If you live in Michigan, the emotional arrival of Spring is the last Saturday in April, the official opening of Trout Season. We in Michigan enjoy what is possibly one of the finest fisheries, especially for trout, to be found in the entire United States and the last Saturday is as much a physical date as an emotional watershed. We have been stuck inside all winter and, unless you’re an ice fisherman, you have not wet a line for Blue Gill, Perch or Northern Pike since freeze up.
The old adage, “April Showers Bring May Flowers”, covers a lot of territory in which “Spring” arrives. The first warm spring rains, the hints of yellow and red in the swamp willows, yellow cow slips and pussy willows. All murmur that spring is just around the corner, (give or take a snow storm or two).
When I was a kid growing up in the thumb, my family lived very close to the headwaters of one of the better known rivers in southeastern Michigan. Down at its mouth where it dumps into Lake St. Clair, it is brown, dirty and full of sediment year round. But where I lived, some thirty miles upstream and within two or three miles of its cold, spring fed headwaters, it ran pure enough to drink. This was the stretch where the Department of Natural Resources planted several thousand brook trout about two weeks before the opener every spring.
My “gang of twelve year olds” had a string of look-outs posted that let at least a dozen of us know within minutes of the arrival of the spring DNR “fish tanker”. There were several planting points, some located where county roads crossed the stream and fed pools that were at the most, three feet deep and possibly thirty feet long with lazy rapids at both ends. Some drop points were at the end of farmers’ lanes with the same rapids, pool, rapids configuration. We literally laid in hiding as the fish guys poured several hundred eight to ten inch Brook Trout into each location.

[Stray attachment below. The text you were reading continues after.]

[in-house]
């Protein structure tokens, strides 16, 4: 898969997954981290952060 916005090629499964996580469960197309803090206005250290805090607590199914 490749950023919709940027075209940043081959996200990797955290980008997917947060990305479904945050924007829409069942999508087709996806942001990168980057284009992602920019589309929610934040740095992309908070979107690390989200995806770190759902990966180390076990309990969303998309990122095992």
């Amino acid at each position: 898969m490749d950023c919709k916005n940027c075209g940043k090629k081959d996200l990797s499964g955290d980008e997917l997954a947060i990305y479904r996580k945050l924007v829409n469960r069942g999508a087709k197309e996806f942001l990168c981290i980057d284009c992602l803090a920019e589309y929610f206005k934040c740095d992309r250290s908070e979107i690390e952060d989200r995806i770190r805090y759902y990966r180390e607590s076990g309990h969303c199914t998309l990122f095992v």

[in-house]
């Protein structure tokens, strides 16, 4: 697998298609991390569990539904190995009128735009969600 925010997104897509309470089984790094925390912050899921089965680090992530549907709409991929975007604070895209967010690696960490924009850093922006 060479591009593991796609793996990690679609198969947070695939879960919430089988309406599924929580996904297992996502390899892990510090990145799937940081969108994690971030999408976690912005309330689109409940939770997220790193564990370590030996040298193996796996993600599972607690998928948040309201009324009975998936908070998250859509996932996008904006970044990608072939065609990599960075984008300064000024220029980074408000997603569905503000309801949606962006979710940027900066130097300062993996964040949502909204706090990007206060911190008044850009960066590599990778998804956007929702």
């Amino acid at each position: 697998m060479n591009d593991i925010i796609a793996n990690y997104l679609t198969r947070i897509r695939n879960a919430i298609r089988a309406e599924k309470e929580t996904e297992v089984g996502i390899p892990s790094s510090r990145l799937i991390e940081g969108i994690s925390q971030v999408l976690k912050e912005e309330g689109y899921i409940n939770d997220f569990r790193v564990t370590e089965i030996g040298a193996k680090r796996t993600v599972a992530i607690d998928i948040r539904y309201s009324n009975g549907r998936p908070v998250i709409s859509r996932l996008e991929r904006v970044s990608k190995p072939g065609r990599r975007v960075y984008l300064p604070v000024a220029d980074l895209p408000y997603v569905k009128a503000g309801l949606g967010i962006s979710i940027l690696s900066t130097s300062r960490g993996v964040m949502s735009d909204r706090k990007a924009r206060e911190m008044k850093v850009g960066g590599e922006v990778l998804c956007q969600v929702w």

When the dust settled from the fish trucks departure, it was every man for himself. Most of us used plain old garden worms. Some enlightened scalawags , (yes, we were that even at such a tender age), swore by whole kernel corn straight from the can. I suspect that it didn’t take more than about fifteen minutes for us to clean out a pool of these “hatchery raised trout”. Then it was on to the next drop point. This was the preferred method of trout fishing among my peers until we reached an age where we realized we were old enough to be arrested and charged as adults. That kind of put the skids to the easy pickin’s of a misspent childhood.
The next phase of my trout fishing years consisted of what I call “poke-pole fishing”. This same stream ran through a large cedar swamp where it was reinforced by numerous natural springs that were cold and pure. I remember one spring that burst forth under a half-rotted pine stump. On the warmest summer days this water was barely above freezing. You could shove a cup into an opening between the roots and a small waterfall would fill it with water so cold it would it would take your breath away. The water had the lingering taste of sand and tannic acid with lots of dissolved iron.